Baking, Eating In

Mocha Cheesecake Tart with Philly Chocolate Cream Cheese

December 22, 2014
Mocha Cheesecake Tart slice and coffee

I do love a good cheesecake. My several cheesecake recipes attest to this. When I was asked to try Philly’s Chocolate Cream Cheese my mind got wandering as I thought of all the possibilities. I wanted to try something different while still staying realistic and, as I also love pastry, I thought I would make a chocolate short crust pastry with a no bake cheesecake filling. Easy as pie (sorry that was terrible). I found a wonderfully simple pastry recipe at SBS food, so it was all systems go from there.

As I made a chocolate pastry, I wanted the filling to compliment this while not losing the taste of the cream cheese. The addition of coffee to make this a mocha cheesecake seemed logical and I have to say that it worked really well – there is a hint of coffee there but this doesn’t overshadow the flavour of the chocolate in the cream cheese.

The chocolate cream cheese feels lighter than regular cream cheese and whipped up like a dream so in fact this filling feels almost mousse like, rather than your usual dense cheesecake.

This isn’t an in your face rich dessert and so could be a perfect Christmas dessert option for those who may not enjoy the heaviness of Christmas pudding.

I hope that you enjoy it as much as I did. Have a safe and happy holiday!

Mocha Cheesecake tart


Philly Chocolate Cream Cheese blocks were given to me at no cost, but all opinions expressed are my own

Mocha Cheesecake Tart

2 tablespoons cocoa powder
2 tablespoons icing sugar
200 g (1⅓ cups) plain flour
1 good pinch salt
150 g chilled unsalted butter, diced
2-2½ tablespoons iced water

500g Philly Chocolate Cream Cheese, softened
3/4 cup caster sugar
3 teaspoons gelatine
1 1/2 tablespoons coffee
1.4 cup boiling water
1 cup thickened cream, softly whipped.


For the Pastry – recipe courtesy of SBS Australia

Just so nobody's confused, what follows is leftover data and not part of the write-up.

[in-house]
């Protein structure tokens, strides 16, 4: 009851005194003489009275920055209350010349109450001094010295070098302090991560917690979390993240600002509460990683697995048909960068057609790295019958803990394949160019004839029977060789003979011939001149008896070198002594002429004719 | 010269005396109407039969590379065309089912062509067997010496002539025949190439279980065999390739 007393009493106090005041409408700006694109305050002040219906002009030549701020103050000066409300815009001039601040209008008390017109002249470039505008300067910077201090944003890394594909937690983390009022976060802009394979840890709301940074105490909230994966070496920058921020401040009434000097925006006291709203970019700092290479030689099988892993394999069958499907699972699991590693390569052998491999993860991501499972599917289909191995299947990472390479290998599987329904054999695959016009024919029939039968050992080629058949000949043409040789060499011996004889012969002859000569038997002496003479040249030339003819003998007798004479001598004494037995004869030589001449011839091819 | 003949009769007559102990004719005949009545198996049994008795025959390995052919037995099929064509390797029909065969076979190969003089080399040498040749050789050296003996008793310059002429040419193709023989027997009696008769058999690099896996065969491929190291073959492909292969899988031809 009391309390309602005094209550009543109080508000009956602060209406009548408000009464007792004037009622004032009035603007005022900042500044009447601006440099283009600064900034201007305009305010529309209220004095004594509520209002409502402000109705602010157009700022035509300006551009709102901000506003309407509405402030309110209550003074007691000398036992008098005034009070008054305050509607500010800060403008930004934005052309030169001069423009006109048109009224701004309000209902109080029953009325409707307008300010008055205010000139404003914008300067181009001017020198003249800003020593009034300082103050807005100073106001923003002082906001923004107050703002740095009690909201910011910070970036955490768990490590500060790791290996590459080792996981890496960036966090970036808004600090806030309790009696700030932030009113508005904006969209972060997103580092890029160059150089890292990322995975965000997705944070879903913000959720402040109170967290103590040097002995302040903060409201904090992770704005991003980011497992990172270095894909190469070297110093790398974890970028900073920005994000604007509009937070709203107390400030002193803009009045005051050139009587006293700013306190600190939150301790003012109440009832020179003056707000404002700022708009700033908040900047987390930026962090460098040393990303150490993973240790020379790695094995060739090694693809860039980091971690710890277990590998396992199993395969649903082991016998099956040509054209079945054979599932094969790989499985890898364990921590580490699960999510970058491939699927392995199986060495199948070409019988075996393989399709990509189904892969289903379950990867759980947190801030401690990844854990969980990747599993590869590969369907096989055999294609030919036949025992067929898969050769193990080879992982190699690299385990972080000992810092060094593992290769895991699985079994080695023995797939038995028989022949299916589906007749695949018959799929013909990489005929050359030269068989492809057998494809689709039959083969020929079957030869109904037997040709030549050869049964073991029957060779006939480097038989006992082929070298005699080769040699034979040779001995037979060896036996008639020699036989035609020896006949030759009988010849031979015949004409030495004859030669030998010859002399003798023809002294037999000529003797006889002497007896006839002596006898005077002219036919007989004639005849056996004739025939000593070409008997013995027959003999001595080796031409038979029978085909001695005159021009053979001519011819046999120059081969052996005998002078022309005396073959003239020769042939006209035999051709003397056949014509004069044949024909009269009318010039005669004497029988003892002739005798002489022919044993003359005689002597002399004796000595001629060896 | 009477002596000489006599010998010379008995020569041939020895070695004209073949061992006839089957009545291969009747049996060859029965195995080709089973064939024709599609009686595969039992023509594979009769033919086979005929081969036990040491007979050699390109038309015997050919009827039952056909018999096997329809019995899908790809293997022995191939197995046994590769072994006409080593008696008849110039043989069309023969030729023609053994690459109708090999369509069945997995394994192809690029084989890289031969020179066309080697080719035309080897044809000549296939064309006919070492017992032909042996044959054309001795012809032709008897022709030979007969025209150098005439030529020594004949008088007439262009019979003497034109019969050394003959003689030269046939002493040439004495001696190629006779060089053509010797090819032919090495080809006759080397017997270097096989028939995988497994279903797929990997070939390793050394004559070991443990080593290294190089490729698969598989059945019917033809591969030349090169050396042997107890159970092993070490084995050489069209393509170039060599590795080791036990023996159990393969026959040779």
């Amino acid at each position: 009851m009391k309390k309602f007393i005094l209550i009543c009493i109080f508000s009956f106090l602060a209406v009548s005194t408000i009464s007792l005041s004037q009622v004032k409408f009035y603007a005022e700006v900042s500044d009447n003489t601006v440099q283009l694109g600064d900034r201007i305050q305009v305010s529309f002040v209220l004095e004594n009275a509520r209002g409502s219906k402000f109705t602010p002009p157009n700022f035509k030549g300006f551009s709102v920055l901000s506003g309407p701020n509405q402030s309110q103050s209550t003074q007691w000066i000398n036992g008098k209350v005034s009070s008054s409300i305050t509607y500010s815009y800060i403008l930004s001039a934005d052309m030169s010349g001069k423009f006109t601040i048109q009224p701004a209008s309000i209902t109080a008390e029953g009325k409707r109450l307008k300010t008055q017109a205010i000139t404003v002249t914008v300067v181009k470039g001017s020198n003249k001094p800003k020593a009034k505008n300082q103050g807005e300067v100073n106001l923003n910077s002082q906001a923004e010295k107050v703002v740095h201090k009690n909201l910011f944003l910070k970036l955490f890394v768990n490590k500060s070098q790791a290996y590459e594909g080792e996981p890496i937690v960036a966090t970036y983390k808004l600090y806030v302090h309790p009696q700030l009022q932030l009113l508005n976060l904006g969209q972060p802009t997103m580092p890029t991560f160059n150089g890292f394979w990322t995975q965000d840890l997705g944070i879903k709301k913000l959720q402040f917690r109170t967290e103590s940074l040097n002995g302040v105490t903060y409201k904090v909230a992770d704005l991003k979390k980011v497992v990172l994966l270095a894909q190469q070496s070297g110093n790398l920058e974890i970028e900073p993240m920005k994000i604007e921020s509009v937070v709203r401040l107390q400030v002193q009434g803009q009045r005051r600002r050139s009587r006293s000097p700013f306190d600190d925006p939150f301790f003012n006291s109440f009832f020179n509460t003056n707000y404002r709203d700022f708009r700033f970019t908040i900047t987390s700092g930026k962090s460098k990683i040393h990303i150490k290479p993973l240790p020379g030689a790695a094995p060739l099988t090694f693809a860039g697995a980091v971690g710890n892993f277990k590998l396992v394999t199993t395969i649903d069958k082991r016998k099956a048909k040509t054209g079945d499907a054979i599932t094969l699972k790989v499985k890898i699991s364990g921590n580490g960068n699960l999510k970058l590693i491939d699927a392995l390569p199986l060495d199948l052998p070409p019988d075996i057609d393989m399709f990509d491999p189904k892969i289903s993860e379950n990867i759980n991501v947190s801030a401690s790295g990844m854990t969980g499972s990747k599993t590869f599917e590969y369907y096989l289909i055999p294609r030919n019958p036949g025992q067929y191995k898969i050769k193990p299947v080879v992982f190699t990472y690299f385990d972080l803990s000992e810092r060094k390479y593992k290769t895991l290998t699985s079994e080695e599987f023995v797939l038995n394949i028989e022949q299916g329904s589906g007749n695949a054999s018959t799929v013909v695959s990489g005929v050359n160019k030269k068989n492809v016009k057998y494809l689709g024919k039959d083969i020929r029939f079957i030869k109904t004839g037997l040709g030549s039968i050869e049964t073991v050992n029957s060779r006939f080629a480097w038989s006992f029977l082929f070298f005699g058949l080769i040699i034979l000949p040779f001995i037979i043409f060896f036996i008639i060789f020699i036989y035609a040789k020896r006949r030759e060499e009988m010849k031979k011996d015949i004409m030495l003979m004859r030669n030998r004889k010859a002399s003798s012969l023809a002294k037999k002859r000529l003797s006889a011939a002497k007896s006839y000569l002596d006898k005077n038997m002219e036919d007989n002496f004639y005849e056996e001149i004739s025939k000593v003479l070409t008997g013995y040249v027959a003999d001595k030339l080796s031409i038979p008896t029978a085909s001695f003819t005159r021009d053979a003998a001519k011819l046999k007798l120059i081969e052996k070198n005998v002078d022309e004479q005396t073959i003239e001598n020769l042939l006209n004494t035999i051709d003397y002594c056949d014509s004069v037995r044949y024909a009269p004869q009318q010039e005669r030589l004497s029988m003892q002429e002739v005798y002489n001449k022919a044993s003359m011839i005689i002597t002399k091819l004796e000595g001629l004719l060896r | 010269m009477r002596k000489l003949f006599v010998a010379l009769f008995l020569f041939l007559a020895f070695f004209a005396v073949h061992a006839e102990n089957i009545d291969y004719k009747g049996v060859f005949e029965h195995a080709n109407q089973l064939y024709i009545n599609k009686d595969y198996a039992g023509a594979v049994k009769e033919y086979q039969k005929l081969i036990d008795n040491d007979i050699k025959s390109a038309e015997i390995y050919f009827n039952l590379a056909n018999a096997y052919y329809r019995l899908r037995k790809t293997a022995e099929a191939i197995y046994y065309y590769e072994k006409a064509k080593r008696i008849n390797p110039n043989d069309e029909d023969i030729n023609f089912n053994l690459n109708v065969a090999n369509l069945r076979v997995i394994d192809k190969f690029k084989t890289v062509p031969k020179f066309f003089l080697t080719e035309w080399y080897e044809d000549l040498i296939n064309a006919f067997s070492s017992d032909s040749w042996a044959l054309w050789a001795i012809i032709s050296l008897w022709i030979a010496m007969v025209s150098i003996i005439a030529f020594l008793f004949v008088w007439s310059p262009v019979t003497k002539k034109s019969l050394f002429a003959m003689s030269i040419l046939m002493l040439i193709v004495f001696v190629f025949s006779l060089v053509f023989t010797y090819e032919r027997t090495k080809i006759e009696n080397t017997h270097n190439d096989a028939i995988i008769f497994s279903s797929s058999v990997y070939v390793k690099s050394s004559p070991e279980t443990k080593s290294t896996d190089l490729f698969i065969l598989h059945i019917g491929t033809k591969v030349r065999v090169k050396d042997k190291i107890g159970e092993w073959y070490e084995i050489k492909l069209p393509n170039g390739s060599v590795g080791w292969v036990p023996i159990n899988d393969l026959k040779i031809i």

1. Place the cocoa powder, icing sugar, flour and salt in a medium mixing bowl. Add the chilled butter. With your palms facing upwards, use your fingertips to rub in the butter until the mixture resembles coarse breadcrumbs.

2. Sprinkle 2 tablespoons of the iced water over the flour and butter mixture. Use a round-bladed knife in a cutting motion to mix until evenly combined and the mixture starts holding together. Press a little of the mixture between your fingers: if it holds together easily, there is no need to add more water. If it doesn’t, add the remaining ½ tbsp water and combine. The pastry should be soft but not sticky.

3. Bring the pastry together with your hands and transfer to a lightly floured, cool benchtop. Lightly knead the pastry with your fingertips for about 30 seconds or until smooth and soft. Shape the pastry into a disc, wrap well in plastic wrap and place in the fridge for 20 minutes to rest.

4. Unwrap the pastry and place on a lightly floured, cool work surface. Gently pat the pastry with the palm of your hand to flatten slightly. Use a lightly floured rolling pin to roll the pastry into a disc about 3-5mm thick. Always roll from the centre of the pastry outwards and in the same direction, giving the pastry a quarter turn after each roll so that it rolls evenly and doesn’t stick to the bench. Be careful not to use too much flour or the pastry will become dry.

5. Carefully drape the pastry loosely around the rolling pin. Place it over an ungreased tart tin with a removable base and then unroll the pastry, being careful not to stretch it. Gently lift the edge of the pastry and ease it into the tart tin to line the base and sides, and settle it into the corners. Use your fingertips to press it gently into the corners without stretching it. Then, working around the tin, press the pastry into the side using your thumb or finger.

6. Roll the rolling pin over the top of the tart tin to trim any overhanging pastry. Chill for 30 minutes.

7. Preheat oven to 200°C. Place the uncooked pastry base in the tart case/s on a baking tray. Prick the pastry base with a fork (about 12 times for a 23cm round case). This will help the pastry case from “bubbling” during baking.

8. Line the pastry case with non-stick baking paper and fill with pastry weights, dried beans or raw rice, making sure they press into the corners. Bake in preheated oven for 15 minutes.

9. Remove from oven and use the paper to lift the weights out of the case. Return the pastry case to the oven and cook for a further 5 minutes for a partially cooked pastry case or 10-12 minutes for a fully cooked pastry case. Remove the tart case from the oven and cool in the tin on a wire rack.


For the Mocha Cheesecake Filling

1. Beat the chocolate cream cheese and sugar with an electric mixer until smooth.

2. Dissolve the gelatine and coffee in the boiling water. Cool slightly and then add to cream cheese and mix until smooth.

4. Fold through the thickened cream.

5. Gently pour mixture into prepared pastry case (I left my case in it’s tin at this stage) and place in the fridge for 2 hours to set.

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